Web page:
can testify to the rise of the phoenix.

The first time I read the word “phoenix” related to my Japan internship was when I was looking into the background of the World Friendship Center. As I have mentioned before, the World Friendship Center was founded by a woman, Barbara Reynolds. Before Reynolds had started the center, she and her husband Earl sailed across the globe, visiting different nations to spread their message of peace as well as to protest nuclear testing. The name of their yacht was “The Phoenix”. For some time, Reynolds and her family lived on their boat while it was docked in Japan.

The second time was when I noticed the last name of the directors’, Maggie and Bernd, was Phoenix. I thought the coincidence was kind of amusing. Were they targeted for the job based on their last name? (Sorry, very lame joke.) Maggie and Bernd are coming to the close of their roles as directors and will pass the torch this coming August to a new set of directors. Directors of the World Friendship Center serve a term of two years. Maggie and Bernd sold their house, car and many belongings back in 2013 before coming to the World Friendship Center. Needless to say I was pretty impressed with their commitment, and working with them thus far has been an absolute pleasure. On the first day on our way back from lunch, Bernd had pointed out the golden phoenix affixed to the top of a Buddhist temple, our landmark for which street to turn on.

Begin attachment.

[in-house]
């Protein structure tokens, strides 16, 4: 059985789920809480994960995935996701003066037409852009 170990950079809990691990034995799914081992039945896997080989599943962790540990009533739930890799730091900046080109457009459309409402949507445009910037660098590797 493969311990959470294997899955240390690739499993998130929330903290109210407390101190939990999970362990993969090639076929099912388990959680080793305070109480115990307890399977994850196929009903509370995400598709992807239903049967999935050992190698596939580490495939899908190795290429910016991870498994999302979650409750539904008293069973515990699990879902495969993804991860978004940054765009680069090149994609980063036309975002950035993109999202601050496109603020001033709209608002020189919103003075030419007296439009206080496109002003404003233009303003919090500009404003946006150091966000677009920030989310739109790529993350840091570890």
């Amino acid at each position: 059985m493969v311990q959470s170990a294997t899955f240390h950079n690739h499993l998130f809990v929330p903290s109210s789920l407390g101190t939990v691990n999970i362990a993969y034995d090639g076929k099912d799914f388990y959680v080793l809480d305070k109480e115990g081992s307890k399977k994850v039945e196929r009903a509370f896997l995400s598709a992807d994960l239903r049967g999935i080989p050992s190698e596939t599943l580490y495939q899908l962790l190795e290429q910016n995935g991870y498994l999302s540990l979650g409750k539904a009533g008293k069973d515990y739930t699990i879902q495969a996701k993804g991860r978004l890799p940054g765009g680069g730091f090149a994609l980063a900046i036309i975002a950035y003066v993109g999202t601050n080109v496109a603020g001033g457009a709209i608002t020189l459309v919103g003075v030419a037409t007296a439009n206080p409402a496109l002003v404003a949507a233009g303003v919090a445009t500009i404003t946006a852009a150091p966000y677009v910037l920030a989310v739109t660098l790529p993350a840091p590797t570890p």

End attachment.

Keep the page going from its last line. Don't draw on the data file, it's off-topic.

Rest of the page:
The phoenix has sneaked up in many little ways during my time in Japan so far, yet Hiroshima is the ultimate phoenix as it has rose from the ashes.  Aside from the memorial park, it’s hard to believe the death and destruction that took place nearly 70 years ago. Before I came I was honestly expecting caution tape in some areas to shield the public away from highly contaminated areas – this is not the case at all.  Hiroshima is bursting with life: from the countless flowerbeds to the flocks of school children, it is a very peaceful city.  Hiroshima has come a very long way since the war. As my fellow intern has noted in her observations, the revival of Hiroshima has clearly been a community effort of people coming together, perhaps stronger than ever. There wasn’t a single hero who saved Hiroshima, it was families reaching out to families, teachers to students, neighbors to neighbors.  The phoenix was not some Superman who came in to save the city, the phoenix is the city rising from the ashes, stronger than ever before.

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